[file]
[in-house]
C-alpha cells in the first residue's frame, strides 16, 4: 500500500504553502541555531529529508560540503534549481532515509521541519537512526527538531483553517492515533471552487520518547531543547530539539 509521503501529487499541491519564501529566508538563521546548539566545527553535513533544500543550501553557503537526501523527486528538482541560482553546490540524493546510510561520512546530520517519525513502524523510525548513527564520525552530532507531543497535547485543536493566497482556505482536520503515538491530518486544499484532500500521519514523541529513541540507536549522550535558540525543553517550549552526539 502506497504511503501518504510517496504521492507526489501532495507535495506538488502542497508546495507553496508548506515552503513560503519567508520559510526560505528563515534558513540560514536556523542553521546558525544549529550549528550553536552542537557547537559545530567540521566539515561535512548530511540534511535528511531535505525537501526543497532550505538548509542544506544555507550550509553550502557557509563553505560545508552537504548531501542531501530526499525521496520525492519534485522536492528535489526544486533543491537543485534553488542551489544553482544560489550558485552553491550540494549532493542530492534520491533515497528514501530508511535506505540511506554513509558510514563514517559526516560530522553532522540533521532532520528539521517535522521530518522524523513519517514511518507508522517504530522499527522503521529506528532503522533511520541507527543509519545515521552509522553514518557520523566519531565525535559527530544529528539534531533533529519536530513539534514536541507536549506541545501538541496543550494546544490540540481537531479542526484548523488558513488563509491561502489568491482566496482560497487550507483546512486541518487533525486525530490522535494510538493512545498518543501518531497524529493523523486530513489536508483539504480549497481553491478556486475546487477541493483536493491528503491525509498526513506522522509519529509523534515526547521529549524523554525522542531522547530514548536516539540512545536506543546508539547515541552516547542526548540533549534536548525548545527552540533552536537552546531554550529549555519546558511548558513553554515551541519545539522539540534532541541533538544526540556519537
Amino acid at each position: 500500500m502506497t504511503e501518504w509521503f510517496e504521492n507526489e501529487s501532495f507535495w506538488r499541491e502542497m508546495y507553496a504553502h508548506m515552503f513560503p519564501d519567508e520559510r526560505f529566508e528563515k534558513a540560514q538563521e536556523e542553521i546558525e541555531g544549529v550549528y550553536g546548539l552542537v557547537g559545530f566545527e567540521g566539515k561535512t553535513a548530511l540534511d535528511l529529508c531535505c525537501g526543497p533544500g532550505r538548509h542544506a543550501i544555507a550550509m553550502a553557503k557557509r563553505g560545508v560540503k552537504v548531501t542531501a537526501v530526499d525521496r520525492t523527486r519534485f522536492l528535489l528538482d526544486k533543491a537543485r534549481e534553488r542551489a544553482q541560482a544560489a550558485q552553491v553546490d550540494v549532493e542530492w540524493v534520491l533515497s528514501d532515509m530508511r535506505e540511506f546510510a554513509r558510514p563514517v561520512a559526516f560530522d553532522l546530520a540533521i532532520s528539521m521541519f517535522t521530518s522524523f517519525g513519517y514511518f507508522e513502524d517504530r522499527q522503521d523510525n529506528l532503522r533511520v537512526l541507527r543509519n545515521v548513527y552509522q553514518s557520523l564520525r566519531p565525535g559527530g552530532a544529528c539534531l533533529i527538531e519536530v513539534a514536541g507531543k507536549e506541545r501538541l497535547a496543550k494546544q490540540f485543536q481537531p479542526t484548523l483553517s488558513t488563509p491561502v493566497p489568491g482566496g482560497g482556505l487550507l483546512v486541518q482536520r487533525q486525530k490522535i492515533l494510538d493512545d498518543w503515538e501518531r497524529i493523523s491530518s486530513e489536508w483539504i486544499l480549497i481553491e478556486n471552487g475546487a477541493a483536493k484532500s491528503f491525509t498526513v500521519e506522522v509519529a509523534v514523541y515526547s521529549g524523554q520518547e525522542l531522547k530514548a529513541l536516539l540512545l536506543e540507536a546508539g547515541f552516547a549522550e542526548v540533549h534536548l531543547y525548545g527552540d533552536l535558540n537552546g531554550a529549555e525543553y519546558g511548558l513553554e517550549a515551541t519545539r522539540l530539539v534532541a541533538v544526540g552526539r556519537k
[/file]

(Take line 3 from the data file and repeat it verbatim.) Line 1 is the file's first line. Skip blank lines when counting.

Amino acid at each position: 500500500m502506497t504511503e501518504w509521503f510517496e504521492n507526489e501529487s501532495f507535495w506538488r499541491e502542497m508546495y507553496a504553502h508548506m515552503f513560503p519564501d519567508e520559510r526560505f529566508e528563515k534558513a540560514q538563521e536556523e542553521i546558525e541555531g544549529v550549528y550553536g546548539l552542537v557547537g559545530f566545527e567540521g566539515k561535512t553535513a548530511l540534511d535528511l529529508c531535505c525537501g526543497p533544500g532550505r538548509h542544506a543550501i544555507a550550509m553550502a553557503k557557509r563553505g560545508v560540503k552537504v548531501t542531501a537526501v530526499d525521496r520525492t523527486r519534485f522536492l528535489l528538482d526544486k533543491a537543485r534549481e534553488r542551489a544553482q541560482a544560489a550558485q552553491v553546490d550540494v549532493e542530492w540524493v534520491l533515497s528514501d532515509m530508511r535506505e540511506f546510510a554513509r558510514p563514517v561520512a559526516f560530522d553532522l546530520a540533521i532532520s528539521m521541519f517535522t521530518s522524523f517519525g513519517y514511518f507508522e513502524d517504530r522499527q522503521d523510525n529506528l532503522r533511520v537512526l541507527r543509519n545515521v548513527y552509522q553514518s557520523l564520525r566519531p565525535g559527530g552530532a544529528c539534531l533533529i527538531e519536530v513539534a514536541g507531543k507536549e506541545r501538541l497535547a496543550k494546544q490540540f485543536q481537531p479542526t484548523l483553517s488558513t488563509p491561502v493566497p489568491g482566496g482560497g482556505l487550507l483546512v486541518q482536520r487533525q486525530k490522535i492515533l494510538d493512545d498518543w503515538e501518531r497524529i493523523s491530518s486530513e489536508w483539504i486544499l480549497i481553491e478556486n471552487g475546487a477541493a483536493k484532500s491528503f491525509t498526513v500521519e506522522v509519529a509523534v514523541y515526547s521529549g524523554q520518547e525522542l531522547k530514548a529513541l536516539l540512545l536506543e540507536a546508539g547515541f552516547a549522550e542526548v540533549h534536548l531543547y525548545g527552540d533552536l535558540n537552546g531554550a529549555e525543553y519546558g511548558l513553554e517550549a515551541t519545539r522539540l530539539v534532541a541533538v544526540g552526539r556519537k